The importance of these functions, in relation to encouraging healthier skin, is that zinc can help prevent pimples, acne and infections. These are often nasty reminders that what we are doing isn’t working for our skin, usually a combination of the wrong skincare products, poor nutrition, hormonal changes or various types of systemic inflammation.
A recent study found that improving Zn levels in elderly adults did appear to boost T-cell numbers and immune response activity.
2. Brings New Youthful Cells to the Surface
The regulation of cell turnover depends on this important mineral.
As you age, the turnover time of your skin cells becomes a lot slower.
When you are young, you can sometimes see results from new skincare products in just a few weeks time. This is not the case when you are older.
Some of this slowing down of cell turnover may due to lower levels of the mineral (levels of this mineral often become diminished as people age). This is also why many studies that examine different skincare products aim to test these products for a minimum of 8 weeks or longer, and preferably at least 12 weeks.
3. Prevents Wrinkles
It assists antioxidants by preventing new free radicals from damaging your skin. This means zinc is essentially preventing wrinkle formation at the molecular level.
4. Collagen Formation and Skin Protection
Skin fibroblasts and fats, which are important in the production of collagen, are protected from sun damage and toxins such as pollution with this supplement. This may translate to clearer-looking skin, simply because your skin hasn’t accumulated a lot of toxins.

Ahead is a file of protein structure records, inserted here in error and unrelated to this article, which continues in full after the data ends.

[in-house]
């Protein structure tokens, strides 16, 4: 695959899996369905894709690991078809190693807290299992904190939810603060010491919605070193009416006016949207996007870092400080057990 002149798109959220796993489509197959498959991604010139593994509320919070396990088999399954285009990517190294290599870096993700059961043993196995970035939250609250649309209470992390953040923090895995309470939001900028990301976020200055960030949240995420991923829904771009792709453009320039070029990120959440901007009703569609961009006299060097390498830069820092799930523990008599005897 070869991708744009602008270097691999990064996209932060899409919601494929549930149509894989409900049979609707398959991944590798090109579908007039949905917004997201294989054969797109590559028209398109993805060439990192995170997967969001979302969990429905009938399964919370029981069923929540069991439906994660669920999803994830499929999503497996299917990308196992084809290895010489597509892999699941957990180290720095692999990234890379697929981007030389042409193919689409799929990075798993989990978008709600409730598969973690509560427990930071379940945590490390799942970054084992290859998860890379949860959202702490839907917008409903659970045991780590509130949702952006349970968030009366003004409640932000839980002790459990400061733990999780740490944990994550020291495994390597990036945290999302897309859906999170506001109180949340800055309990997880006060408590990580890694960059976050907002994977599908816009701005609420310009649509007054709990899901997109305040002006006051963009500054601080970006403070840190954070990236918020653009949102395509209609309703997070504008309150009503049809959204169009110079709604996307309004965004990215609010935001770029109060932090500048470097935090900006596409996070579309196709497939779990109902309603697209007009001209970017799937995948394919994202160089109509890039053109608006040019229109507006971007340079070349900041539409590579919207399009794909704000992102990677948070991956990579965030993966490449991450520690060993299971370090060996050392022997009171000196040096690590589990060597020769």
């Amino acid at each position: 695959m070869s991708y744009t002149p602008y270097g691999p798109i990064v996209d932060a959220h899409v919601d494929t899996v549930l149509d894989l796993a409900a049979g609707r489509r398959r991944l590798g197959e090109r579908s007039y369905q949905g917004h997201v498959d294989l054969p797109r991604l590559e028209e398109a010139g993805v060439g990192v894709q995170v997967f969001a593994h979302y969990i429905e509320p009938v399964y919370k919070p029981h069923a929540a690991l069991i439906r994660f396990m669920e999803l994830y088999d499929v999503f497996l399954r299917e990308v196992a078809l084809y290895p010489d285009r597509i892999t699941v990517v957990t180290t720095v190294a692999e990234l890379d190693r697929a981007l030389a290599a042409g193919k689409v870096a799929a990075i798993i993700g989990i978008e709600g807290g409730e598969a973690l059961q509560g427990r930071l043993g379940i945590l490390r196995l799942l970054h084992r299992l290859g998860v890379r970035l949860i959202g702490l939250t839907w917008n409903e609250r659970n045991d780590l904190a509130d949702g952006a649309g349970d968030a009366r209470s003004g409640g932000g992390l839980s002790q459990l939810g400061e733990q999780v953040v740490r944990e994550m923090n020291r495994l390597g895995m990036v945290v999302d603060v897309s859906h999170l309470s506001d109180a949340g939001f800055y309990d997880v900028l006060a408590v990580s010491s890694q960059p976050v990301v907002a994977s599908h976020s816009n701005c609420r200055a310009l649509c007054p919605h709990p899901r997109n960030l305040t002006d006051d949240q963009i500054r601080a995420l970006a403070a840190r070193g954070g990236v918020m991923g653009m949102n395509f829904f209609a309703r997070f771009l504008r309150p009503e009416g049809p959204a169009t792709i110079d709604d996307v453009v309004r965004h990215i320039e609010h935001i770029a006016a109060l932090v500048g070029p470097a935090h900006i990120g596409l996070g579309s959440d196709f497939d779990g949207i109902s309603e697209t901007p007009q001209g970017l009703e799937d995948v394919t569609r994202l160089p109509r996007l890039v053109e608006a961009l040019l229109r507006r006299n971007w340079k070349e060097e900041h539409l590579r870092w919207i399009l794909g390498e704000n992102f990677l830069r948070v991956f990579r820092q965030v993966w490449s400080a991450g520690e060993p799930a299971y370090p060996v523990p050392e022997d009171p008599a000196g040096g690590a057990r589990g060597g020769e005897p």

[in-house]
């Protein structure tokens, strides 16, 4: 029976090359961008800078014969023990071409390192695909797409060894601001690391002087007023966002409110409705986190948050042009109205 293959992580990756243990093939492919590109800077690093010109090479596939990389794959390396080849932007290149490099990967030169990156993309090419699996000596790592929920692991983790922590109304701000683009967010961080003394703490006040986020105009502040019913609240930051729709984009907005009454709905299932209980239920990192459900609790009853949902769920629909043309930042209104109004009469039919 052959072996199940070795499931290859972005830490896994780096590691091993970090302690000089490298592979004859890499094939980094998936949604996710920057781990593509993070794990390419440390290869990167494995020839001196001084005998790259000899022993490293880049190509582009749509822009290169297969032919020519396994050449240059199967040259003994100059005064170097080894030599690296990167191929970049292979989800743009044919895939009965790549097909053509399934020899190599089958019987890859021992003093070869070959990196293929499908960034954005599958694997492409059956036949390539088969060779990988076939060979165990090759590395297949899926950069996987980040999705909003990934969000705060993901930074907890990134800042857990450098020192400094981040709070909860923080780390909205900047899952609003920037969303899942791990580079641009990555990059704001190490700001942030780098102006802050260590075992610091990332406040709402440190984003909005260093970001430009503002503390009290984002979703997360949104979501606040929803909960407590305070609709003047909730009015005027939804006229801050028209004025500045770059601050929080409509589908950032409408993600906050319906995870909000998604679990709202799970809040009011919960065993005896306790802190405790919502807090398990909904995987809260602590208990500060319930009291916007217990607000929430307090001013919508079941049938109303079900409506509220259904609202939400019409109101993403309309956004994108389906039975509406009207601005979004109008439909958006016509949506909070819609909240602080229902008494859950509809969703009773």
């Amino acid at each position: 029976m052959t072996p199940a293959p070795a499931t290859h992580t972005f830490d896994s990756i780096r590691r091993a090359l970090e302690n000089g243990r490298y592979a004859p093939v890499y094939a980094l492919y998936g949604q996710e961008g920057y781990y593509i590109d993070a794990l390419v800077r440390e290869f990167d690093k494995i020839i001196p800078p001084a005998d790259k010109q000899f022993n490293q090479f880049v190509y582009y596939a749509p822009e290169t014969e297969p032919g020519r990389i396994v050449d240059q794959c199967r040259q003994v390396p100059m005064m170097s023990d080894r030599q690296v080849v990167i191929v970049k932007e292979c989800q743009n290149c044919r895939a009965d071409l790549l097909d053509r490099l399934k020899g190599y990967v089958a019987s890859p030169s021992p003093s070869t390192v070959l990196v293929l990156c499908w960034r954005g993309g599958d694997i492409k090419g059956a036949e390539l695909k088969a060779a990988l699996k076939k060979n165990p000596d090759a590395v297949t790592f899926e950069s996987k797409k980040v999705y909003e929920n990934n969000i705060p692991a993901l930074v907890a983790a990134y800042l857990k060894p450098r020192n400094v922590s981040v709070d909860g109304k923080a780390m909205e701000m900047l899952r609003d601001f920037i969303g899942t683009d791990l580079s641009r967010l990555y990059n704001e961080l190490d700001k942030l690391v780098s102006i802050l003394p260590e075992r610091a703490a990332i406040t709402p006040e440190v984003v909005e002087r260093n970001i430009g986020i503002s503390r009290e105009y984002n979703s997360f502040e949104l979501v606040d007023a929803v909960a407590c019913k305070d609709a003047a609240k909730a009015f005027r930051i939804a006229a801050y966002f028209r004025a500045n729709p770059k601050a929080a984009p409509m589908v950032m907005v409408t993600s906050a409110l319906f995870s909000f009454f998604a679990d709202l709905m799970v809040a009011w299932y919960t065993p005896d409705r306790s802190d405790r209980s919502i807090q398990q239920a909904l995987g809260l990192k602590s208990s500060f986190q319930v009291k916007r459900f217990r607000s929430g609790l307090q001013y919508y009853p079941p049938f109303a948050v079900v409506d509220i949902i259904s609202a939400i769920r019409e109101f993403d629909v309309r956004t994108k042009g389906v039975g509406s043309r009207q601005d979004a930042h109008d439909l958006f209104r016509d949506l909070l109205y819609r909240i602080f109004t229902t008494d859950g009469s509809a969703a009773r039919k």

5. Metabolic Functions
Over 300 enzymes in the body depend on the mineral.
If you’re lacking in energy during the day, it’s possible that feeling may potentially be due to a deficiency of this mineral – ask your Medical Professional to check your blood serum levels and screen for other factors that are linked with fatigue, however – and if you take supplements, be sure you don’t go overboard.
It’s easy to ask your doctor to order a blood test to find out how much of the mineral is in the body. Whilst you’re at it, get your vitamin D and iron levels checked.
The sooner you know if you need more of this mineral either through your eating choices or nutrition plus mineral supplements, the easier your skincare routines – and overall fitness regimes – will be.